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Realty Cheque

Do Buyers And Sellers Really Set Prices?

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I've often been told that it's the buyers and sellers in the housing market that set the price. More buyers, prices go up. More sellers prices go down. For some time now, according to the many reports I've read, sellers have been outstripping buyers. So why are house prices still rising? Are the theories wrong, the reports flawed, or is it just pure VI price ramping?

Edited by Realty Cheque

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Property isn't really a very efficient market, it's very sticky, lacks transparency and up to date pricing information.

Most property developing isn't really 'speculation' in the true sense, it's actually arbitrage in most cases, i.e. buying at auction, a quick lick of paint and then putting the property on the 'open market' and exploiting the disparity, thanks to the naivety and pliability of buyers in the end market.

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I've often been told that it's the buyers and sellers in the housing market that set the price. More buyers, prices go up. More sellers prices go down. For some time now, according to the many reports I've read, buyers have been outstripping sellers. So why are house prices still rising? Are the theories wrong, the reports flawed, or is it just pure VI price ramping?

Precisely because there are too many buyers. Basically if there are more buyers than sellers, the buyers compete harder to buy the houses, so prices go up. However, if there are more sellers than buyers, then the sellers have to compete harder to get buyers to buy their place, and so have to lower their prices to attract buyers. Basic economic theory: law of supply & demand.

What will cause a crash will be if suddenly the buyers dry up yet lots of people decide to sell up (which will happen once people realise that prices can/will fall and suddenly get very nervous about catching the proverbial falling knife). That will force prices down as the sellers will be competing ferociously for the few buyers that are left in the market.

Taking this a step further, if all the wannabe FTBs were to get together and decide to boycott the market for a period, then prices would of course fall. The reason this isn't happening is because the majority of people still believe that property is a one-way bet and so they must get on the property ladder at whatever cost - they don't want to boycott the market!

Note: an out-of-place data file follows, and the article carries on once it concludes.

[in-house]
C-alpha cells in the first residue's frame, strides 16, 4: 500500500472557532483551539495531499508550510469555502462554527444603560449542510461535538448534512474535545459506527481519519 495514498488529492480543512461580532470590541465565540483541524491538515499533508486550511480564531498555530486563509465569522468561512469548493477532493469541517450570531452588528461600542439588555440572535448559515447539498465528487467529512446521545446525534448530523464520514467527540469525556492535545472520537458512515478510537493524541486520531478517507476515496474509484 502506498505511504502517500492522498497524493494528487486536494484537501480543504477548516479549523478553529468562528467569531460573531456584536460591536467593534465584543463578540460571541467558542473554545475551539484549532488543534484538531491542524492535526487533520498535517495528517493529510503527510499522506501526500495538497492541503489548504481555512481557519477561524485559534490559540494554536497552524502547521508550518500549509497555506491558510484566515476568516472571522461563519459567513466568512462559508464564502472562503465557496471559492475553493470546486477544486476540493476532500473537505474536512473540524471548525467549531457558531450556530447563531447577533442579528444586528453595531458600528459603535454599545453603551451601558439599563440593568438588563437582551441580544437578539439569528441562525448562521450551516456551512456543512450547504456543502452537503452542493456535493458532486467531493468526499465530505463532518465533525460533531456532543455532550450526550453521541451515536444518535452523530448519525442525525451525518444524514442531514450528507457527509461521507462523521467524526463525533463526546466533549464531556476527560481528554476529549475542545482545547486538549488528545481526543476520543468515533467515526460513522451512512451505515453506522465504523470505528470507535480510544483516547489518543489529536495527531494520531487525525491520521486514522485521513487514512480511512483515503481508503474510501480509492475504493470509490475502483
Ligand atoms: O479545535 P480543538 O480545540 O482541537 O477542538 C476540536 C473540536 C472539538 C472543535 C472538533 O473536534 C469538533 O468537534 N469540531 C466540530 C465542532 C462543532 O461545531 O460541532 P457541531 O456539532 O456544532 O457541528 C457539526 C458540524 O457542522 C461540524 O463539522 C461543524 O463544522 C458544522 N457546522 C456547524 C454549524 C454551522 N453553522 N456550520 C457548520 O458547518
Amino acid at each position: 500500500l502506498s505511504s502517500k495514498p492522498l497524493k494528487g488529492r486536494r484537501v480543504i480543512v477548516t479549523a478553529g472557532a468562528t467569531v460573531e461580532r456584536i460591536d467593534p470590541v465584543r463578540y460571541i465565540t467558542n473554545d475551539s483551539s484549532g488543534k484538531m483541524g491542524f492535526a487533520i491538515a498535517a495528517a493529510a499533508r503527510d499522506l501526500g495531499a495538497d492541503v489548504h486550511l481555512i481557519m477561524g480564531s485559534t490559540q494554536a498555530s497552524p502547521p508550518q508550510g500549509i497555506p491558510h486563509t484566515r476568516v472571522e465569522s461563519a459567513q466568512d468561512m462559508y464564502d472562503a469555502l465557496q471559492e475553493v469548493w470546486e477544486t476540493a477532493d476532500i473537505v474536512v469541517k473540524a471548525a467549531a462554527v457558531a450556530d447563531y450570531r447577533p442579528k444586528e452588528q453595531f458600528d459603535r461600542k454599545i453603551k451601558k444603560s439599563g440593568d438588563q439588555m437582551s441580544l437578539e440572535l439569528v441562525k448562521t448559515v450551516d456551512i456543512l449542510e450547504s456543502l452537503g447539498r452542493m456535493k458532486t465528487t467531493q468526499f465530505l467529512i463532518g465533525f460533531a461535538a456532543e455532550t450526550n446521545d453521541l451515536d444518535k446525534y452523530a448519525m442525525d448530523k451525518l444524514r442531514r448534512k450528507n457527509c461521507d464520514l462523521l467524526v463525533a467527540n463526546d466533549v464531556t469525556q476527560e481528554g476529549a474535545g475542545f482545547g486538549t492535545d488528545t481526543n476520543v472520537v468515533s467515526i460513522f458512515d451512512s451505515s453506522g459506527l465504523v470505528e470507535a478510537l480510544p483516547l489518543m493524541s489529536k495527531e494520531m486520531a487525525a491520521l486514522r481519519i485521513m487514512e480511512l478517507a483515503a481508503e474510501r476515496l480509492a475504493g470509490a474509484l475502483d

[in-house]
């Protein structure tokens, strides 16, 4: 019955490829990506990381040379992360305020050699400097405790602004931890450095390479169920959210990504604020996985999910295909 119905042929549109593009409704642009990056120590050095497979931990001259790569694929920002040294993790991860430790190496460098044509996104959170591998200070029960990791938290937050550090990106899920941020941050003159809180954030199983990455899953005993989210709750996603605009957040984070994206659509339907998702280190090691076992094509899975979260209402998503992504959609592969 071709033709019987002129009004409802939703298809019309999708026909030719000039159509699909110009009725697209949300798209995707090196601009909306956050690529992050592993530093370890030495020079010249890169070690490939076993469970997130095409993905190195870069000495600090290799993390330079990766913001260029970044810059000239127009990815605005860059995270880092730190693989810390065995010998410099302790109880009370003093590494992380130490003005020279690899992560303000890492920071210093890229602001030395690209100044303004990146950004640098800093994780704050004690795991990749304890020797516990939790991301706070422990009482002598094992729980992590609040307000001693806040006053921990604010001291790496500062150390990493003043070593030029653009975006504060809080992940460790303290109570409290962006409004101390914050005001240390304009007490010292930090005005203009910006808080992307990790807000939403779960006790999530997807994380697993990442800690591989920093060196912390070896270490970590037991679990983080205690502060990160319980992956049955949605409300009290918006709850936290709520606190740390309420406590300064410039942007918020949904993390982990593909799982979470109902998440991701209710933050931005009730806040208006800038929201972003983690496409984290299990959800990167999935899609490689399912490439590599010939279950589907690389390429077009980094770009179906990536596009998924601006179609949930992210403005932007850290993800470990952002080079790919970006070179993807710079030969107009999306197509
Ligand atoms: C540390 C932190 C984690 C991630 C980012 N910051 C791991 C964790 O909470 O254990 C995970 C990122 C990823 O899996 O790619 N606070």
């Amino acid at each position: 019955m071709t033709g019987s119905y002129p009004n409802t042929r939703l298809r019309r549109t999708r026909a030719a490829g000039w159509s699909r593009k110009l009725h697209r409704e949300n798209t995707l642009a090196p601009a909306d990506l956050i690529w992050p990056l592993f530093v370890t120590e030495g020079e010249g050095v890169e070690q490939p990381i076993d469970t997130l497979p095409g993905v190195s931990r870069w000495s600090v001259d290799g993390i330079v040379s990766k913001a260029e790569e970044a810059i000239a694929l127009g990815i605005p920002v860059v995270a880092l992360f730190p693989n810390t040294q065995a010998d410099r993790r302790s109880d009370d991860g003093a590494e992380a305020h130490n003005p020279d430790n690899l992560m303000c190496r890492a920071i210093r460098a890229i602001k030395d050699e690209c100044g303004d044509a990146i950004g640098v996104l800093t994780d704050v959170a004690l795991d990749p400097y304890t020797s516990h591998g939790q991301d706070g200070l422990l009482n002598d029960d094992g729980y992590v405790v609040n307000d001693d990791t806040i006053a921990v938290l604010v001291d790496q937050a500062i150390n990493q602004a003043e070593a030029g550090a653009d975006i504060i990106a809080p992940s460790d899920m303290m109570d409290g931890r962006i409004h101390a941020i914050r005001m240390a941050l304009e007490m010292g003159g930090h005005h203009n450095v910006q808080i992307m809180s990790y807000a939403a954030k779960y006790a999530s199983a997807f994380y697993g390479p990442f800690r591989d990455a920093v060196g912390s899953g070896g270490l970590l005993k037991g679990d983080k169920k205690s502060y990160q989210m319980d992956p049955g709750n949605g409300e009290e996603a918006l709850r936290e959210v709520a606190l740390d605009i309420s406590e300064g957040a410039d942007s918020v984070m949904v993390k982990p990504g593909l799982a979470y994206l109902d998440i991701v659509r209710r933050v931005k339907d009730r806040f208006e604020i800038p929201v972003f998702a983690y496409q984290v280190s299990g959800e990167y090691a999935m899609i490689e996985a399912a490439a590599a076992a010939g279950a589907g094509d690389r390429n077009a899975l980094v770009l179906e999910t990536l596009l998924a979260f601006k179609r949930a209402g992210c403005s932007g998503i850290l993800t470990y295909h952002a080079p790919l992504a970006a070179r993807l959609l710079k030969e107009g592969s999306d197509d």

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cos every man and his dog watched tv from 2001-2005 and went property nuts thats what.

combined with favourable rates and step by step instructions. they worked like tv ants. in long lines they made their way into the whole country carrying anything they could find property wise - away. they sapped up all the cheap dwellings first and attempted to rent tham back to the very people who should have got them. with mixed results. often you could see soldier btls jon forces for a big property and chop up the dwelling, carrying it back to the nest for consumption via 5 seperate btl ants.

the bbc and c4 laid a scent trail for them to follow. often accross the channel into spain ect, where the favourable climate enhanced the destruction.

whole swathes of virgin forrest terrace in the rain valleys of burnley were consumed overnight. within 3 years teh scurge of the new btl ant was rife all along the uk, pricing out local ftb ants every step of the way.

the country is taking a property bath in btl ants.

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Precisely because there are too many buyers. Basically if there are more buyers than sellers, the buyers compete harder to buy the houses, so prices go up. However, if there are more sellers than buyers, then the sellers have to compete harder to get buyers to buy their place, and so have to lower their prices to attract buyers. Basic economic theory: law of supply & demand.

However, as buyers are, in general, not using their own money but having to borrow, then both the availability and cost of the capital used enters the equation. Over the past few years the world (including the UK's banking system) has been flooded with an excess of cheap money. You'll be pleased to know that is now being reveresed albeit very, very slowly.

Edited by 737

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However, as buyers are, in general, not using their own money but having to borrow, then both the availability and cost of the capital used enters the equation. Over the past few years the world (including the UK's banking system) has been flooded with an excess of cheap money. You'll be pleased to know that is now being reveresed albeit very, very slowly.

See the example of the pair who lost their deposit on the newbuild flat. They had an income that would "allow them to borrow the 200K they needed", but the lenders would not lend it to them as they valued the flat for less.

Billy Shears

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I've often been told that it's the buyers and sellers in the housing market that set the price. More buyers, prices go up. More sellers prices go down. For some time now, according to the many reports I've read, sellers have been outstripping buyers. So why are house prices still rising? Are the theories wrong, the reports flawed, or is it just pure VI price ramping?

Its ok, its a bubble :)

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  • 302 Brexit, House prices and Summer 2020

    1. 1. Including the effects Brexit, where do you think average UK house prices will be relative to now in June 2020?


      • down 5% +
      • down 2.5%
      • Even
      • up 2.5%
      • up 5%



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